A group of indie developers are teaming up with Melbourne-based label Surprise Attack to fund some games. Surprise Attack founder Chris Wright today announced The Treasure Hunters FanClub today, intended as an alternative funding source for promising indie developers.
"As someone that boot-strapped a publishing label into success, I have an intimate understanding of how hard and intimidating finding funding can be and how that process is often at odds with remaining independent," Wright said.
"I wanted to create a funding option that suits the modern indie, letting them keep their creative independence and focus on the development rather than finding or managing investors whilst also partnering with them on bringing the game to the market and supporting them at every step along the way."
The FanClub will provide money, marketing, and perhaps most notably, mentorship from its roster of indie developers. Already on board are Alex Preston (Hyper Light Drifter), Andy Moore (Fantastic Contraption), Morgan Jaffit (Hand of Fate), Andy Sum (Hipster Whale), and Scott Reismanis, founder of digital media network Dbolical. Scouting for new games is being headed up by producer Felix Kramer (Super Hyper Cube).
In addition to scouting for projects, the FanClub will also accept pitches from developers who have a playable build. Surprise Attack will work out a potential deal with promising developers, and then call upon the FanClub's members to determine their interest in supporting a project. If the members pledge enough funding for the project, Surprise Attack will finalize a deal to publish the project. At the moment, it will consider funding up to $350,000 per project, but there's no minimum.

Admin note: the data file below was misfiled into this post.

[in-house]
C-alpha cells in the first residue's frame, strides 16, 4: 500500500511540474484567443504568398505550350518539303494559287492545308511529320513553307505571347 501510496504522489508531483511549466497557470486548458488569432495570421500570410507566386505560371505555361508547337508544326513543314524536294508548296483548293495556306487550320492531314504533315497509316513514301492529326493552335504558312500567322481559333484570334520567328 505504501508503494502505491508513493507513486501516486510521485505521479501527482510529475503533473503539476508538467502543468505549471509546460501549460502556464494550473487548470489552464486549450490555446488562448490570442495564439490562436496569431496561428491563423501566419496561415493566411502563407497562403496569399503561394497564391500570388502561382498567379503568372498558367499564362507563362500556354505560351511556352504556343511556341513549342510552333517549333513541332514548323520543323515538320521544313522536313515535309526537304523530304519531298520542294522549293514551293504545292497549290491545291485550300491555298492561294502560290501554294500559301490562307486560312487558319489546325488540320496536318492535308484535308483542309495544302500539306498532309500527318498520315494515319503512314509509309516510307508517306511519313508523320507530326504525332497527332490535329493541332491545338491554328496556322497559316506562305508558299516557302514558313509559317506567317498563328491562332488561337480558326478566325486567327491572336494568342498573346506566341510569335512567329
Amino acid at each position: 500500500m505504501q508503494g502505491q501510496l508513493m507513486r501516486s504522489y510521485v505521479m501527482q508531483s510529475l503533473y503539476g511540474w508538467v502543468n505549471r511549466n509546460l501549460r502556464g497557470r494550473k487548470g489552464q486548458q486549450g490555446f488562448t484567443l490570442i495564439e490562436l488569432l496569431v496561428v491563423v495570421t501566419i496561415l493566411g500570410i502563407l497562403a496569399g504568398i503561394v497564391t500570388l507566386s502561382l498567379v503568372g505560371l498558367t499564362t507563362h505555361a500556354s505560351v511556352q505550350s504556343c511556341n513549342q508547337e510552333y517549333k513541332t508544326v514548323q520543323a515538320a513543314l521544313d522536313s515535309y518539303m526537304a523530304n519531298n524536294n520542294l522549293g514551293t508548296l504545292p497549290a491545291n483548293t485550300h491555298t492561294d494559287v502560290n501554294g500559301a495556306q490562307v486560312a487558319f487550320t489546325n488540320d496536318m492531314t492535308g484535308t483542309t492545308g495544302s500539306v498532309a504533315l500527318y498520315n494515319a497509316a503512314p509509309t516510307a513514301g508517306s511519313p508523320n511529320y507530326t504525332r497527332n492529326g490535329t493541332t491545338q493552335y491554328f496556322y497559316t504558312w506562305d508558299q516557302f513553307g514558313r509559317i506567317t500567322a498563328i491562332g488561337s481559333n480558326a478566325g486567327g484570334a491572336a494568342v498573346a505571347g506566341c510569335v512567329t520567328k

The group says its typical deal will see developers take 70% of the revenue Surprise Attack brings in from publishing the game, with Surprise Attack itself getting 25% and the FanClub splitting the remaining 5%. However, that's only true after the FanClub has recouped its investment and then some.
The entire developer's share will go to the FanClub until the initial funding is repaid. After that point, 20% of the developer's share (14% of the revenue Surprise Attack sees) will go to the FanClub until the developer has paid back twice the original funding amount.
The FanClub's first funded project is the co-op tactical shooter Tear Through, from two-person Australian studio Walk with Kings. The game was inspired by Irrational Games' SWAT 4, but has an emphasis on arcade-style accessibility.
Disclosure: Reismanis' Dbolical network includes GamesIndustry.biz sister sites ModDB and IndieDB. Both are commercial partners of Gamer Network.